BoyhoodSynopsis: Filmed over 12 years with the same cast, Richard Linklater’s BOYHOOD is a groundbreaking story of growing up as seen through the eyes of a child named Mason (a breakthrough performance by Ellar Coltrane), who literally grows up on screen before our eyes. Starring Ethan Hawke and Patricia Arquette as Mason’s parents and newcomer Lorelei Linklater as his sister Samantha, BOYHOOD charts the rocky terrain of childhood like no other film has before. Snapshots of adolescence from road trips and family dinners to birthdays and graduations and all the moments in between become transcendent, set to a soundtrack spanning the years from Coldplay’s Yellow to Arcade Fire’s Deep Blue. BOYHOOD is both a nostalgic time capsule of the recent past and an ode to growing up and parenting. It’s impossible to watch Mason and his family without thinking about our own journey.


Boyhood 8.5

eyelights: the basic concept. the execution. the realistic and relatable situations and dialogues. the naturalistic performances.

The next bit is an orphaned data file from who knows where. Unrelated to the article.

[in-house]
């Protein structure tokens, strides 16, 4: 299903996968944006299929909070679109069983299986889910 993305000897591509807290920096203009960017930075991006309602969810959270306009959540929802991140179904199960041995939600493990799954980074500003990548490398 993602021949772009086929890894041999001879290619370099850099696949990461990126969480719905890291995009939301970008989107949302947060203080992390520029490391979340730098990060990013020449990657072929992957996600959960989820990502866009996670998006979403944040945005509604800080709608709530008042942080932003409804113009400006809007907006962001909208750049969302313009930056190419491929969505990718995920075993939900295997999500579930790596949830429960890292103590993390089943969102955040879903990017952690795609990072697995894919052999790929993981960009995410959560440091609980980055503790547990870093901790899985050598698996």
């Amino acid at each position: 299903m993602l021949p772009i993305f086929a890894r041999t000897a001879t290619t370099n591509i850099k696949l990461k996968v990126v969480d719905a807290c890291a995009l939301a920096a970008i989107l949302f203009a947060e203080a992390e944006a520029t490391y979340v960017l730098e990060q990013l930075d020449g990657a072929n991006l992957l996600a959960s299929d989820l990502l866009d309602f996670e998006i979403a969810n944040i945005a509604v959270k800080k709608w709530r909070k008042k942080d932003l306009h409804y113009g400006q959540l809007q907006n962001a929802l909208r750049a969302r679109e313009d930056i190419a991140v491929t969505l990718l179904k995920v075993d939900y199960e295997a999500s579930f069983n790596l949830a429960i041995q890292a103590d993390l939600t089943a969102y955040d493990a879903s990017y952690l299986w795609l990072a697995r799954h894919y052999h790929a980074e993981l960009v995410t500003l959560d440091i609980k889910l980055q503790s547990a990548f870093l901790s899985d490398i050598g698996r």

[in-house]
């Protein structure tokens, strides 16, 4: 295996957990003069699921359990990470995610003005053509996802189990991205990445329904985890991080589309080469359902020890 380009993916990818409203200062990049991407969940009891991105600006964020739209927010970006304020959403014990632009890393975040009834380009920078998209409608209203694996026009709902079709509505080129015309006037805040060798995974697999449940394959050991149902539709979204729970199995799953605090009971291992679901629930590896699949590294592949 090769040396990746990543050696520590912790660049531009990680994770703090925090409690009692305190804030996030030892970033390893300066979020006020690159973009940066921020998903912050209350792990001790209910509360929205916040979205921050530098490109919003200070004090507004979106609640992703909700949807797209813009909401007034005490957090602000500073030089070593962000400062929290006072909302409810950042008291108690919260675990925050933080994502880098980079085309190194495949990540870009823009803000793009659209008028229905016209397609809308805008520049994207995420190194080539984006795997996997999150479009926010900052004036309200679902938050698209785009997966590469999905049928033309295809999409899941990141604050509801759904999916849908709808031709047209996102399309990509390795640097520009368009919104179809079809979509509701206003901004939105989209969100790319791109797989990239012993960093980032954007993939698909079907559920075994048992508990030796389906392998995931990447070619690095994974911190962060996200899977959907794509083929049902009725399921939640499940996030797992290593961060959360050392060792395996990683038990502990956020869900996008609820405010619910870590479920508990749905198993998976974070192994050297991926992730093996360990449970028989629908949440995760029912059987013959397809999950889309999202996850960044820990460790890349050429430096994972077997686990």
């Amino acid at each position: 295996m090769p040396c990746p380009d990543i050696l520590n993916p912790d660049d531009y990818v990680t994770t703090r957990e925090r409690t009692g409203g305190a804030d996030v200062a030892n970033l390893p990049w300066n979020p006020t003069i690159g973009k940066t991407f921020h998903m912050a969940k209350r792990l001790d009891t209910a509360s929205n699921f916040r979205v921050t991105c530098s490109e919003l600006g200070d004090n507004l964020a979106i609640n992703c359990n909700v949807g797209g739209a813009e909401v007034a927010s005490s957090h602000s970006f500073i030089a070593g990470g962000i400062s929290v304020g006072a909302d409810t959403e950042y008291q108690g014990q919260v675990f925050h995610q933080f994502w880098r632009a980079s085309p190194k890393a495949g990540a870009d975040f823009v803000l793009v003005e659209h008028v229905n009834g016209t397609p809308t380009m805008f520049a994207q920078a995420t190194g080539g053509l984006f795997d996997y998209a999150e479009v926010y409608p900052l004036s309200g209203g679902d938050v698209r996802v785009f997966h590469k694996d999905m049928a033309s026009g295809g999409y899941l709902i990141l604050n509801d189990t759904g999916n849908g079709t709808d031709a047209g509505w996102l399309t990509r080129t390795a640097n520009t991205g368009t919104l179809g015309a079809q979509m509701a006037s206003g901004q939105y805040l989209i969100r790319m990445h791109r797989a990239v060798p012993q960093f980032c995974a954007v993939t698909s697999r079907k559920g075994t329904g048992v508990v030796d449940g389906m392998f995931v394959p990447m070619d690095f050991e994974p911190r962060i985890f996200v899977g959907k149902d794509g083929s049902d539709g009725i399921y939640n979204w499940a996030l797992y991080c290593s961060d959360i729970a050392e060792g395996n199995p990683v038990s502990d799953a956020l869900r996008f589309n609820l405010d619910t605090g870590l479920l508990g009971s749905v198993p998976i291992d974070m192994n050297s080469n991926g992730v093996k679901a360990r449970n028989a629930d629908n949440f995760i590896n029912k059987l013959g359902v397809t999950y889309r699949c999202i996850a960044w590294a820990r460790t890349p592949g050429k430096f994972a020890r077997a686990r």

eyesores: the familiarity of the situations.

“People always say that we should seize the moment. But I think that the moments seize us.”

Richard Linklater’s ‘Boyhood’ is composed of moments. It’s a motion picture about the many incidental elements that shape us, that take us from childhood into adulthood. Filmed over the course of 12 years, it peers into the life of Mason Jr. from the age of 6 until he reaches the age of 18, when he graduates from high school and goes off to college.

Starting in 2002, Linklater, whose greatest claim to fame is his ‘Before Sunrise/Sunset/Midnight‘ series of films, shot a few days of footage with his actors every year, gradually adapting the story with them to reflect the way that they had changed – most notably his central cast member, Ellar Coltrane, who plays Mason Jr., the “boy” in ‘Boyhood’.